Suspended particulate material grain size parameters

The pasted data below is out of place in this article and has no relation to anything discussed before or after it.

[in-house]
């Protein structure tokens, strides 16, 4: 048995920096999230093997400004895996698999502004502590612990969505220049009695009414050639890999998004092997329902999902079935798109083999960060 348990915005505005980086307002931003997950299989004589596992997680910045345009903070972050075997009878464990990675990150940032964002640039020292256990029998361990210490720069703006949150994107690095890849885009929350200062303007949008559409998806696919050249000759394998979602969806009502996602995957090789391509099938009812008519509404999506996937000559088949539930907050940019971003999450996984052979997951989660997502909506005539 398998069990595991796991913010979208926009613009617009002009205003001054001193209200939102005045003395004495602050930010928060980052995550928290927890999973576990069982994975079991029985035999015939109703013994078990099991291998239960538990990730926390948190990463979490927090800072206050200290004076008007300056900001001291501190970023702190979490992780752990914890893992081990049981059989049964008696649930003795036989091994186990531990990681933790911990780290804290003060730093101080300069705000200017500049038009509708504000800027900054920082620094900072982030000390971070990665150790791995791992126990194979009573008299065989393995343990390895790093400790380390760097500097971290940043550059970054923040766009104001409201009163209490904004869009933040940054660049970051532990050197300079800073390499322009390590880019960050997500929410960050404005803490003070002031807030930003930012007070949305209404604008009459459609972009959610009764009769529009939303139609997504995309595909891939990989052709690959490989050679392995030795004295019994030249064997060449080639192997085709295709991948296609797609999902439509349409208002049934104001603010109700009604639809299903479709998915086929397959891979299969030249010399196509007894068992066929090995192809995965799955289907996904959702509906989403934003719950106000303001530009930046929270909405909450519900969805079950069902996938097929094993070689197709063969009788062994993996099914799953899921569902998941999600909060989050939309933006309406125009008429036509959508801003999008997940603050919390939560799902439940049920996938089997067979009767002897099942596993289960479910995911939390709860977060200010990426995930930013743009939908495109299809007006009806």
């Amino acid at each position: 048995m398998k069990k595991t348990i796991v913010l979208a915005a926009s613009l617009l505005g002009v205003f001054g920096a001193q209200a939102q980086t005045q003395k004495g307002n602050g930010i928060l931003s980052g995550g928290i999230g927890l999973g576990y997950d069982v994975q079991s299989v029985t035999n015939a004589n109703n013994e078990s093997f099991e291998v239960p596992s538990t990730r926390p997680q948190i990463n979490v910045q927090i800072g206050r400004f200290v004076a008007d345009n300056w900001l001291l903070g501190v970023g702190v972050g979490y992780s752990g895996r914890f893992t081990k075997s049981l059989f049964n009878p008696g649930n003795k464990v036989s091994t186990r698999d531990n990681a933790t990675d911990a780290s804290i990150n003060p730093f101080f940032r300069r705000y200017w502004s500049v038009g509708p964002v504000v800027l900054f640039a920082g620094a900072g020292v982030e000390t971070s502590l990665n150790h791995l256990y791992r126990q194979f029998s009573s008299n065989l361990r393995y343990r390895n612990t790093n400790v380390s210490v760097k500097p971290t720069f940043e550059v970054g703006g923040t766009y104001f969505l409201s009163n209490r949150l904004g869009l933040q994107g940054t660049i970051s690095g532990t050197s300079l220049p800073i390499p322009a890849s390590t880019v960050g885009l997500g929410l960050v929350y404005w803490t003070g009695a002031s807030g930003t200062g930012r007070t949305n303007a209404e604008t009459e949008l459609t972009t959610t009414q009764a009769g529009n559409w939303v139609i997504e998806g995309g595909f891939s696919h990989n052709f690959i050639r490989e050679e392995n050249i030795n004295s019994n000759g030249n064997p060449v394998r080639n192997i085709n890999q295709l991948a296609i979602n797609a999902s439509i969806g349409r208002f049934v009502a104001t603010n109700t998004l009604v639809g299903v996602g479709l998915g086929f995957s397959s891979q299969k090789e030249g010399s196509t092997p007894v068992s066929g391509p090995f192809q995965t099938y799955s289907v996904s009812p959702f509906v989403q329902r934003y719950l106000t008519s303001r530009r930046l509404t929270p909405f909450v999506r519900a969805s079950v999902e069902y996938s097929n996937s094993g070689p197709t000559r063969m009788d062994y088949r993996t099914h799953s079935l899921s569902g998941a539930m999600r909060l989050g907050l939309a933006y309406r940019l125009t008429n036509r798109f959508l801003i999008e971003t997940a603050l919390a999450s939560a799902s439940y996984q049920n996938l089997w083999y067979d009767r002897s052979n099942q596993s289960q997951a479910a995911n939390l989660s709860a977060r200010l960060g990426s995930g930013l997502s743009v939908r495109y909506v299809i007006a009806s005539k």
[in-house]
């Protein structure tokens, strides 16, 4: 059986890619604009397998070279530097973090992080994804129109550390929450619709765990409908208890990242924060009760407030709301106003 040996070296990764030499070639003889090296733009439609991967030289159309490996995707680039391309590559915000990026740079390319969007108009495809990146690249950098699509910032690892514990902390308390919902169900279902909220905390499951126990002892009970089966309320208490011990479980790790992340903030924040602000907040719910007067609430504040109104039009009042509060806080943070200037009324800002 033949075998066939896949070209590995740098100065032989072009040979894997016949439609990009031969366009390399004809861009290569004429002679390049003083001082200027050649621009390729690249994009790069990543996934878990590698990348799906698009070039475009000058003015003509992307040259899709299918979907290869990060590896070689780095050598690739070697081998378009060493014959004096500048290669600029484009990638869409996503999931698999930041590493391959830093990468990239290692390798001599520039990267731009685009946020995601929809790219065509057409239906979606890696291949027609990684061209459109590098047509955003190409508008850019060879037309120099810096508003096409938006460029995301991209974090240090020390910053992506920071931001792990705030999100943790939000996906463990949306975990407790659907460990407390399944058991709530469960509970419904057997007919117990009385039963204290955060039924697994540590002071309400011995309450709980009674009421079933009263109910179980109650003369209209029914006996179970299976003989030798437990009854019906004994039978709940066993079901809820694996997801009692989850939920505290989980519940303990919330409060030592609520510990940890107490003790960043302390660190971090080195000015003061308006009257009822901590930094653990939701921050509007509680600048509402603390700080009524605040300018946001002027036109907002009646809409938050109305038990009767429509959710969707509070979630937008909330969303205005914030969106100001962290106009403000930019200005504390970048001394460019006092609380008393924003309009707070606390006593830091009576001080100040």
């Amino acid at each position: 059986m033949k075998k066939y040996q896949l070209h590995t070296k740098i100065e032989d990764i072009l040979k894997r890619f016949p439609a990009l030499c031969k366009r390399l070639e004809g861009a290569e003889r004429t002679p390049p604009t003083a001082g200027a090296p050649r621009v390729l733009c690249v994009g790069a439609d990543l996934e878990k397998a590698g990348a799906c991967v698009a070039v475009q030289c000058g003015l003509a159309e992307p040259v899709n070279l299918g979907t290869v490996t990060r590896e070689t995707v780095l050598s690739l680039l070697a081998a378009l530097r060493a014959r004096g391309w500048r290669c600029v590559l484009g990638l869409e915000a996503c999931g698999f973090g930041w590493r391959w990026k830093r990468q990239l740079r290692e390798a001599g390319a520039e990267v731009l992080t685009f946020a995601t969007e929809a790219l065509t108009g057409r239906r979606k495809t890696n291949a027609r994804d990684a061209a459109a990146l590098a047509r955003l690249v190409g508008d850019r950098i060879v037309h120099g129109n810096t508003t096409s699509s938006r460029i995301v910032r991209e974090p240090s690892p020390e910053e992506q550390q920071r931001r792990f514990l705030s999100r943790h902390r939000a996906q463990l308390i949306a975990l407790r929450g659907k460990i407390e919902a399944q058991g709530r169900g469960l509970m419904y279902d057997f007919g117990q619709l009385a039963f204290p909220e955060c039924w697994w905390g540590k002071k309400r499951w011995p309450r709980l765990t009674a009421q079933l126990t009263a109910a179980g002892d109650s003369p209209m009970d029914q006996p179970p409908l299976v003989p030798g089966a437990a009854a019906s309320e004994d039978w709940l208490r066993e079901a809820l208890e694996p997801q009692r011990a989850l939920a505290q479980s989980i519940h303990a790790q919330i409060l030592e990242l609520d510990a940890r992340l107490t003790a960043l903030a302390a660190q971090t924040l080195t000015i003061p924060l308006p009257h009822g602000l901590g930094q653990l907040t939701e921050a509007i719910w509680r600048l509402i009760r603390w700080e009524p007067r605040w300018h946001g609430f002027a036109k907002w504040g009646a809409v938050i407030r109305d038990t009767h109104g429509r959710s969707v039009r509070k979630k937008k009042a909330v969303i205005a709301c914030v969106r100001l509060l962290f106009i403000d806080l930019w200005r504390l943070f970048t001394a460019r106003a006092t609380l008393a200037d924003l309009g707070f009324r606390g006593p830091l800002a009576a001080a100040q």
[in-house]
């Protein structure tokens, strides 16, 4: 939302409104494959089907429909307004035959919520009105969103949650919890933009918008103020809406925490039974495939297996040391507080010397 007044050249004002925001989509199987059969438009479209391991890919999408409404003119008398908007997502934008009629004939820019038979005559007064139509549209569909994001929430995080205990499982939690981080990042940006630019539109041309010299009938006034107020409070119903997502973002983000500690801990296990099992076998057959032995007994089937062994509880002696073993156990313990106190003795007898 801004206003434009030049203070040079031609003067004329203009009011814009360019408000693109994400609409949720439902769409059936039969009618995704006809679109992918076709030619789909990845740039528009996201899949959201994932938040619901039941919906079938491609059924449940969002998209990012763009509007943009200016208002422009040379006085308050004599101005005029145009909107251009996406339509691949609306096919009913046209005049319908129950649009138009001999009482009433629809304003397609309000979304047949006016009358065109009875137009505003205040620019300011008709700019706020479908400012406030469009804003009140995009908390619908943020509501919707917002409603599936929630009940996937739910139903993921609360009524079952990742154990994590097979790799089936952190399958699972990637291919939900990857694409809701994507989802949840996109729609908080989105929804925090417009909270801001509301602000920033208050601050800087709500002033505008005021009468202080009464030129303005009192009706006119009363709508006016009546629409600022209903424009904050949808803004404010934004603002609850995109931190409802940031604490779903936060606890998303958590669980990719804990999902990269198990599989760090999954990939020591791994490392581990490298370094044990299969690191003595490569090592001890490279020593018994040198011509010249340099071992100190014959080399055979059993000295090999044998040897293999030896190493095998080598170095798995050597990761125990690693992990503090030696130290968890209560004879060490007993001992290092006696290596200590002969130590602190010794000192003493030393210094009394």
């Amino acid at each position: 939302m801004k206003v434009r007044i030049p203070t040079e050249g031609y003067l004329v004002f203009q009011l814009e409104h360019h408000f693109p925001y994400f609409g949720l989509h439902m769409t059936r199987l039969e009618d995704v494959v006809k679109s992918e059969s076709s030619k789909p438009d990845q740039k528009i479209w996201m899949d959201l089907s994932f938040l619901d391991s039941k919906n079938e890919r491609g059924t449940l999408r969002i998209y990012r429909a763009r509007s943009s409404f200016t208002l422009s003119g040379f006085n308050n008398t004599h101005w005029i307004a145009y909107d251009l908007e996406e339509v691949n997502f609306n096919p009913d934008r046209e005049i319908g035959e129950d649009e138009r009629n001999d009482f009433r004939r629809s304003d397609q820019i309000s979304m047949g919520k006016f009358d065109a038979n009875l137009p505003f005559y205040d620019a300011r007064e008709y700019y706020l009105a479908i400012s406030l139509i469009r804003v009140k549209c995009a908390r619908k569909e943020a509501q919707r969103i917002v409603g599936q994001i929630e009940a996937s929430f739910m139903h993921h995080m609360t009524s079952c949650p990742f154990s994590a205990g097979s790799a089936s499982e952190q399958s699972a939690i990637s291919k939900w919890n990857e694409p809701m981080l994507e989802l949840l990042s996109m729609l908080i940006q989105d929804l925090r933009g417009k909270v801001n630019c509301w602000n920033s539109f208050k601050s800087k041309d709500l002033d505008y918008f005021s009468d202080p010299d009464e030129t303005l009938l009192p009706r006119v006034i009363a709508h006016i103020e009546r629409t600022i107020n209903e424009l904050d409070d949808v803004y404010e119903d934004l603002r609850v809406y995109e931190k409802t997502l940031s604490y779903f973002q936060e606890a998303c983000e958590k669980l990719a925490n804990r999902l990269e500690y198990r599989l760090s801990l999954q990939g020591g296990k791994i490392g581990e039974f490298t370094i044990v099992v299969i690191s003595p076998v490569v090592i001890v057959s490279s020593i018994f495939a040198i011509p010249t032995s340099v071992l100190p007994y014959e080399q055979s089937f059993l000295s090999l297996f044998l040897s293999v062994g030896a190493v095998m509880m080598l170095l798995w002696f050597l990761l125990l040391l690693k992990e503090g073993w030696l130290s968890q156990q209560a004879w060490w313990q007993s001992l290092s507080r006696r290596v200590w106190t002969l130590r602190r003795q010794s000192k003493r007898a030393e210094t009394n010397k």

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This collection comprises physical measurements of the water column and surface waters, together with supporting discrete chemical and biological datasets. The data were obtained from the Irish Sea and in the sea off western Scotland over 4 periods: 17 and 23 August 2011 and 06 - 07 March 2012, all collected on Seiont IV cruises and 15 - 22 June 2012 obtained using the RV Prince Madog. These datasets and their collection methods are as follows: 1) LISST particle size data - A LISST 100X type C laser diffraction instrument was lowered in a frame from the ship and the depth-averaged volumes of particles in 32 size classes in a water column from the surface to a depth of 10 m (or the bottom, where shallower) were measured. 2) CTD profiles of conductivity, temperature, sigma-theta and salinity. At each station, a CTD with attached rosette was lowered, with data measurements taken. 3) SPM, mineral SPM, chlorophyll and CDOM water sample data. At each station a surface water sample was collected either in a bucket or in a rosette sampler on the CTD and triplicate sub-samples were filtered and subsequently dried and weighed, baked (at 500°C for 3 hours to remove organic material) and weighed again. 4) CDOM discrete samples taken from CTD and underway. Surface water samples collected at each station were filtered through 0.2 μm filters and the spectral variation of the absorption coefficient of the dissolved material in the filtrate was measured in a 10 cm cell in a Shimadzu 1600 dual-beam spectrophotometer, using distilled water as a reference.. 5) Water column inherent optical property profiles. Measurements of beam attenuation were made using a Sea Tech T1000 transmissometer (20cm pathlength) fixed to the CTD on the RV Prince Madog. At some stations, vertical profiles of downwelling irradiance and upwelling radiance were made with a PRR radiometer. These cruises formed the fieldwork component of the NERC-funded project “Measurement of the abundance and optical significance of sub-micron sized particles in the ocean”. The project aimed to use different magnifications and commercially available in-situ particle sizing instruments to create a package of instruments for measuring the undisturbed particle size distributions from 0.2 μm to 1 mm. This package will first be used in a turbulence tank to 'film' the flocculation process. The insight this gives will be used to construct new theoretical models of the particle size distribution. Because the camera also measures the shape of the particles, differences between observed and calculated optical properties can be compared, for the first time, to particle shape. Finally, the complete dataset will be collated to determine what size particles, under what conditions, are primarily responsible for the signals seen in visible band satellite images of the oceans. The NERC-funded project was held under lead grant reference NE/H022090/1 with child grants NE/H020853/1 and NE/H021493/1. The lead grant was held at Bangor University, School of Ocean Sciences by Professor David Bowers and ran from 01 April 2011 to 31 March 2014. Grant NE/H020853/1 was held at the University of Plymouth, School of Marine Science and Engineering by Dr. William Alexander Nimmo Smith and ran from 01 October 2010 to 30 September 2013. Finally, grant NE/H021493/1 was held at the University of Strathclyde Physics Department by Dr. David McKee and ran from 01 April 2011 to 31 March 2014. All data have been received by BODC as raw files from the RV Prince Madog and Seiont IV, processed and quality controlled using in-house BODC procedures.